The losses of FR181 and FW227 are a demonstration of one of the dangers of very close formation flying. The other three Mitchells that sustained damage were also quite close, but these aircraft could return to base and land safely. These aircraft had a larger distance to the exploding aircraft. But this distance, assuming the formation flying routines of the Mitchells, was larger by meters only. Those extra meters meant the difference between life and death. Formation flying routines were designed as a defensive measure, and for the best of reasons. This author believes that flying together as close as possible was actually a menace to crew and aircraft. The defensive capabilities of a box of Mitchells would not have decreased if the aircraft would have added say 10 meters to their usual inter-aircraft distances. A somewhat larger inter-aircraft distance would even have enlarged the firing windows for the airgunners, thereby increasing the defensive capabilities a bit. A larger inter-aircraft distance may have looked sloppy in the air, leading to criticism of pilots who could not hold a tighter position. But that 10 extra meters would have saved lives, if things went horribly wrong with the neighbour aircraft. The Manderfeld incident was not on its own. Several Dutch RAF aviators had a very narrow escape from death under similar circumstances. These non-fatal occurrences are outside of the scope of this book. Meanwhile, we do want to mention the 320 Sqn airgunner Mr. Leendert Jonker, who almost lost an arm when the Mitchell of Eddy Bakker blew up right next to him, over Brest, on 25/10/1943. Mr. Jonker miraculously could keep his arm, but he suffered from the consequences for the rest of his life.

There is no criticism here of the pilots involved. They did not, and could not, have the full data. Even if they could and did, and if they would deviate from the book, then that would have been seen as insubordination. Not the thing to do in time of War. They did as they were told to do, and they were proud that they were such razor-sharp pilots that they could fly in a tight formation for long periods of time. Nobody questioned these defensive tactics at the time. Only after an analysis of all crash causes, and therefore with hindsight, it becomes possible to see matters in another light too. Evaluating tactics is a job for High Command, also, and especially, in time of War. Author has been unable to find any evidence that crash causes have been analysed by the RAF during the War. Surviving aviators were debriefed by the Squadron's Intel Officer, for a very brief account of events in the ORB. They were not interrogated in depth, as would be a requirement for a serious analysis of events. In any case, the formation flying tactics of the bombers were not revised during the War.

4. Eyewitness reports

The Mitchells were seen by German Flak personnel in Manderfeld to fly with their bomb doors open. That stands to reason, as Manderfeld was the target of this attack. It tells us that, in spite of heavy cloud reported by the aviators, the German gunners could see their targets. The 88mm Flak battery at Manderfeld fired at the aircrafts, and one was seen to explode in the air, another one was seen to go down too. This was not a freak Flak hit, but the result of Flak gunners who did what they were supposed to do, and who did so with uncanning accuracy over a distance of about 3,5 kilometers. The gunners saw their claim officially acknowledged. This Flak was manned by Hitlerjugend, under control of the SS.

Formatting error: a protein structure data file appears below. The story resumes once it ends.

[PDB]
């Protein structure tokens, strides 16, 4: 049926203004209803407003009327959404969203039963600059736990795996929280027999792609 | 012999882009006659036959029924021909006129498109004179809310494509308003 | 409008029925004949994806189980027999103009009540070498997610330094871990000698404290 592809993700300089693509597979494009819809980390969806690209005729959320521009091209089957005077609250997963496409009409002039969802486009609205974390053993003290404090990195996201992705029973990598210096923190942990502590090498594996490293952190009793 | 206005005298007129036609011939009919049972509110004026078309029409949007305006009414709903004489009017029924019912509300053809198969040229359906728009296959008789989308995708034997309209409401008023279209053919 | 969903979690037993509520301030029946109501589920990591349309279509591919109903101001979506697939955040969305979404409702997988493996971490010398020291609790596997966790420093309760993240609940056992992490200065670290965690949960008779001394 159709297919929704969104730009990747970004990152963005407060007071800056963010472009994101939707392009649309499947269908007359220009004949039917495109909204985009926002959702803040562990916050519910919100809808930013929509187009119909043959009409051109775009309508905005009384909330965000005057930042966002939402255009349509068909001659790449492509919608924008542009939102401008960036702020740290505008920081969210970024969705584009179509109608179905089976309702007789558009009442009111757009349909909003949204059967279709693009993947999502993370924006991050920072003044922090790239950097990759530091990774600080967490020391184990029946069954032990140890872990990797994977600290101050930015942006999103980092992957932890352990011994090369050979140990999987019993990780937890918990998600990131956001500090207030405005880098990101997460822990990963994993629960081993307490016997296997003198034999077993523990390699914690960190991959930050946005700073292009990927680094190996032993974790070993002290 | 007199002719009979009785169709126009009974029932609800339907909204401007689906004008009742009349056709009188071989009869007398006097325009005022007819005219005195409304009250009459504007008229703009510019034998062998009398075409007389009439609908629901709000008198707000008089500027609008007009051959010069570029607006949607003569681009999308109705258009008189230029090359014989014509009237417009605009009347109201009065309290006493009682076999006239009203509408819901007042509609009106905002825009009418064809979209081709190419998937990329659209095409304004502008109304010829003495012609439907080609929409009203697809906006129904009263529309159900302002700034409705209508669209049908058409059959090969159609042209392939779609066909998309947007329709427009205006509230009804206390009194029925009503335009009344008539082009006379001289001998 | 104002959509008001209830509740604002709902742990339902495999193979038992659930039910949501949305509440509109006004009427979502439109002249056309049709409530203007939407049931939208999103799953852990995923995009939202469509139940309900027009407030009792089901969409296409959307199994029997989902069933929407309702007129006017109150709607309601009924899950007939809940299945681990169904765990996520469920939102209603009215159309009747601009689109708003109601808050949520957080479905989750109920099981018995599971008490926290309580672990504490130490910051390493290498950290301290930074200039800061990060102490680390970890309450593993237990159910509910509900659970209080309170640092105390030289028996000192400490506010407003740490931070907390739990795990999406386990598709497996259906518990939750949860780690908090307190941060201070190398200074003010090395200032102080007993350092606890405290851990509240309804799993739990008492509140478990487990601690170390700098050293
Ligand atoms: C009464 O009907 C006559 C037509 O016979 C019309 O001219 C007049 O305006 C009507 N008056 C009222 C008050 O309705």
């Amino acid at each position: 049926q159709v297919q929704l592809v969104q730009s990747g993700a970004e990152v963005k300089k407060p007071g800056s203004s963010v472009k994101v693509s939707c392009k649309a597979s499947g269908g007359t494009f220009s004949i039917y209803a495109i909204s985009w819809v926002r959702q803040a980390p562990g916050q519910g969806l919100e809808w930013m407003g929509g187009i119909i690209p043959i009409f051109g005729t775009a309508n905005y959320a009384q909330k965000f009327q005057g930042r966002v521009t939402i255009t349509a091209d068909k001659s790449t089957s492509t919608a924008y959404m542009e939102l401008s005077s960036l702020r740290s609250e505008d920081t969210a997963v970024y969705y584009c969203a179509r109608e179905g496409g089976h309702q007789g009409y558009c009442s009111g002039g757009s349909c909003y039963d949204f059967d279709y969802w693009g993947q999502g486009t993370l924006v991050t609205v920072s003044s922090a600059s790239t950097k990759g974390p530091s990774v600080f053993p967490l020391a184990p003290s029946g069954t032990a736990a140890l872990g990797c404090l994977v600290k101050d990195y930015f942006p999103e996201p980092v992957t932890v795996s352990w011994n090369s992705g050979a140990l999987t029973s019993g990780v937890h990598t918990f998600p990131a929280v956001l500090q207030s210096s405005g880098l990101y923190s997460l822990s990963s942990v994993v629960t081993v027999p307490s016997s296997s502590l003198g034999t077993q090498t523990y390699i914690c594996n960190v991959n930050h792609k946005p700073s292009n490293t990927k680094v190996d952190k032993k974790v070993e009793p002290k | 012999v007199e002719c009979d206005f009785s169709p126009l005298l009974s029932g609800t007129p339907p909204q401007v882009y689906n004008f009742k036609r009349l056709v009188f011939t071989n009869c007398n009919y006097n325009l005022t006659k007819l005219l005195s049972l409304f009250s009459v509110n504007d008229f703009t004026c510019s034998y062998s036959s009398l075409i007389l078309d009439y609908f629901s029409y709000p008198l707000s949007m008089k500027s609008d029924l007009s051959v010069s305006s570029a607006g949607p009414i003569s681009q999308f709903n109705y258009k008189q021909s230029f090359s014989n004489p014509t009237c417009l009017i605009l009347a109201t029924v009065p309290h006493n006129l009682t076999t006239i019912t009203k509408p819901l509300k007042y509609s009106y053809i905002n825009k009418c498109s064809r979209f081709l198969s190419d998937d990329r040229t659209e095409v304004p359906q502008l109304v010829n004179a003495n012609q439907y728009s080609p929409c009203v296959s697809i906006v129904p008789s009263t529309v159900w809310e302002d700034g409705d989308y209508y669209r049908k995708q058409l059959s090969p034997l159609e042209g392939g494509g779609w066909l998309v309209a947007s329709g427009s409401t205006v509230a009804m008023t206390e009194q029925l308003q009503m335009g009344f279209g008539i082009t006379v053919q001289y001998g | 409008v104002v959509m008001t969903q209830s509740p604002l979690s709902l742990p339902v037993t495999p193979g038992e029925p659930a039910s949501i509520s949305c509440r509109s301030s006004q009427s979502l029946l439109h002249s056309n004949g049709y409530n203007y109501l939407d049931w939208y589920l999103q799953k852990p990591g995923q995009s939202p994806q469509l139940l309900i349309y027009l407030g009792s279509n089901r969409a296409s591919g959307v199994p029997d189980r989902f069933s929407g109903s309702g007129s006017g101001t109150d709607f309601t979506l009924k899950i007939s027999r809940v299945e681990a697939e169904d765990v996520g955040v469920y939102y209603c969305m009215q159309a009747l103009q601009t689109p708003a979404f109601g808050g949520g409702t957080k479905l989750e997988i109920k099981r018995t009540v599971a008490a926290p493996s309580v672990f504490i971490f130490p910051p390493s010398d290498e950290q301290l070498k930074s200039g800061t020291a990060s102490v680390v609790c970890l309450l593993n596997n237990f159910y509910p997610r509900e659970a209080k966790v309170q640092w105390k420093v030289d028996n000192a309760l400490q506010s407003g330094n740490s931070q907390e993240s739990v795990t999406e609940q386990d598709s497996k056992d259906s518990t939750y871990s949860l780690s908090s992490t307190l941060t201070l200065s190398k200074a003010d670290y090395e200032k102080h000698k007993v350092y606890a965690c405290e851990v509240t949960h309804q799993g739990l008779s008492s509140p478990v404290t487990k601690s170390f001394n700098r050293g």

Source: Mathias Goenen, Merlscheid, from conversations with one of the Flak gunners, now deceased

Mitchell FW227 crashed about 2 kilometers from the Igelmonder Hof, the major farm in the area. The farm is even signposted at the roundabout in the West of Manderfeld. Mr. Mathias Heinsius, now aged 85, has lived on this farm all his life. He was 24 at the time, and he remembers events very clearly. He was called to duty in the German army three times. But he escaped from subscription because of the importance of the farm, because he faked a weak heart, and thirdly because he hid in the woods under a sheet of plastic for a week. That was when Berlin officials had cooked up the position of 'Gebirgssanitäter' for him, to be fulfilled in the German Alps, to Mr. Heinsius utter astonishment. He was not evacuated either, because of the farm that was considered to be 'Kriegswichtig'. At 24 he was at an excellent age to see and to remember. The age at which the combattants entrusted men with the controls of combat aircraft.

At the time, the Igelmonder Hof domain housed 300 German troops, in part from the 88mm Flak battery near the small cemetery in Manderfeld, and in part troops to guard and manage the divisional food supply dump ('Provisionslager') that the Germans had created here. A German division still amounted to about 30.000 men, requiring huge stockpiles of bread, sausages and Schnapps. Sentries with machine guns were send out each night. By day the place was without visible troops, as they feared air attacks. But the importance of the Igelmonder Hof remained unknown to the Allies, so the farm escaped Allied air attack. The junction of roads fanning out from the West of Manderfeld, target of the attack on January 13th, 1945, is only one kilometer from the Igelmonder Hof.